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ST: Recently you finished fifth at Half Challenge Heilbronn. Were you happy with the race and your fitness?
Timo: The Half Challenge Heilbronn is a fantastic race. It is really well run, has thousands of spectators, many amateurs and first timers, and we professionals are treated first class. I was in good condition and the 5th place was not so important. I have focused this year on specific long course training, thus I lacked a bit of speed during the run.
ST: As you said, Challenge Roth is almost upon us but I think it means more to you than just a big A race, or am I wrong here?
Timo: Yes, [DATEV Challenge] Roth will be my last long distance race in Germany. I came to Roth as a spectator in the late 90s, camped out for days on the race course and got infected by the triathlon virus. In 2000 I raced my first IRONMAN there as an amateur and qualified for Hawaii. In 2004 I finished 3rd in Roth and spent almost 7 hours at the front of the race with Faris Al-Sultan and Chris McCormack. I had three more 3rd places, twice second place and finally won in in 2014. This is the place where I want to say goodbye to my fans and friends – ideally with a top race.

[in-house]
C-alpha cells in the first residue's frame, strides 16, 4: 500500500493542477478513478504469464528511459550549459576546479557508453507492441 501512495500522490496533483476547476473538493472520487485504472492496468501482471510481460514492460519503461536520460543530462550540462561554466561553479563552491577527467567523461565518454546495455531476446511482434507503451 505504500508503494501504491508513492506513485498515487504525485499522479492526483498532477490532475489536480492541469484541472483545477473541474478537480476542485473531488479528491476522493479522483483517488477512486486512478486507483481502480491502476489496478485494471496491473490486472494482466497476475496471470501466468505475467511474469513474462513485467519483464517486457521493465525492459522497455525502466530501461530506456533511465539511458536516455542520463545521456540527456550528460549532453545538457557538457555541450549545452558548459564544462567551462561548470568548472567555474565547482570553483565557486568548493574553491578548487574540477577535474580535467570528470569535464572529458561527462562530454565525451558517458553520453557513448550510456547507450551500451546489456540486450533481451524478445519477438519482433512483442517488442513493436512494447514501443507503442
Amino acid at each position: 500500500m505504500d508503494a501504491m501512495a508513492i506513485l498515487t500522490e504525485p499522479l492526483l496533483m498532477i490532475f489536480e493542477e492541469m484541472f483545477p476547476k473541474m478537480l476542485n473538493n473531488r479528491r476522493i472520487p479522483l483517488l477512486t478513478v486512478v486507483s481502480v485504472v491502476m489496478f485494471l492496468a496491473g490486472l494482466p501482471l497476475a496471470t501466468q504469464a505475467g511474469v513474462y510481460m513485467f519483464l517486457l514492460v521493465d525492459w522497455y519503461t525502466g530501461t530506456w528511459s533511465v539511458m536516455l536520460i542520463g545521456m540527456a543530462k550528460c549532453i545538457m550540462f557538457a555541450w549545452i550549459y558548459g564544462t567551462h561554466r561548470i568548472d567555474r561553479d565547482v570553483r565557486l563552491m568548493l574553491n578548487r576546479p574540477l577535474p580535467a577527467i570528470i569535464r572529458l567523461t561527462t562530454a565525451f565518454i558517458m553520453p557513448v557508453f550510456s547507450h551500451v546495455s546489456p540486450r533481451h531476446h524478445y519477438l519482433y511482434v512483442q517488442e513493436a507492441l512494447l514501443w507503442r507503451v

ST: What made you decide to retire now?
Timo: You best ask my wife…
Early in my career in 1993 I decided to pursue triathlon despite big resistance, and then in 2003 I decided to turn professional. Thus I want to decide now when it is over, and while still competing well at the very top. I turn 42 next week, have more than 40 long distance races including 14 trips to Kona behind me, and I know that at times I pushed it too far. But my body and mind however are healthy despite the years of abuse, and I want to stop while I am in that condition. Thus I get to decide and won’t be forced.
ST: Why Roth?
Timo: Why not. Nowhere in the world is there a more beautiful triathlon. My heart has been beating for Roth since the very beginning of my career. Those who have been there know what I mean. The organization has given me bib #1 for my last start. I like the course and can win this race. It is a mix for all kinds of emotions.
ST: We actually meet in Kona, Hawaii at the post race party at LuLu’s. I then worked as the marketing director for Litespeed and Quintana Roo and you were a successful fast age grouper who already had in mind to race professional the next year. When I approached you to offer you sponsorship you seemed fully surprised.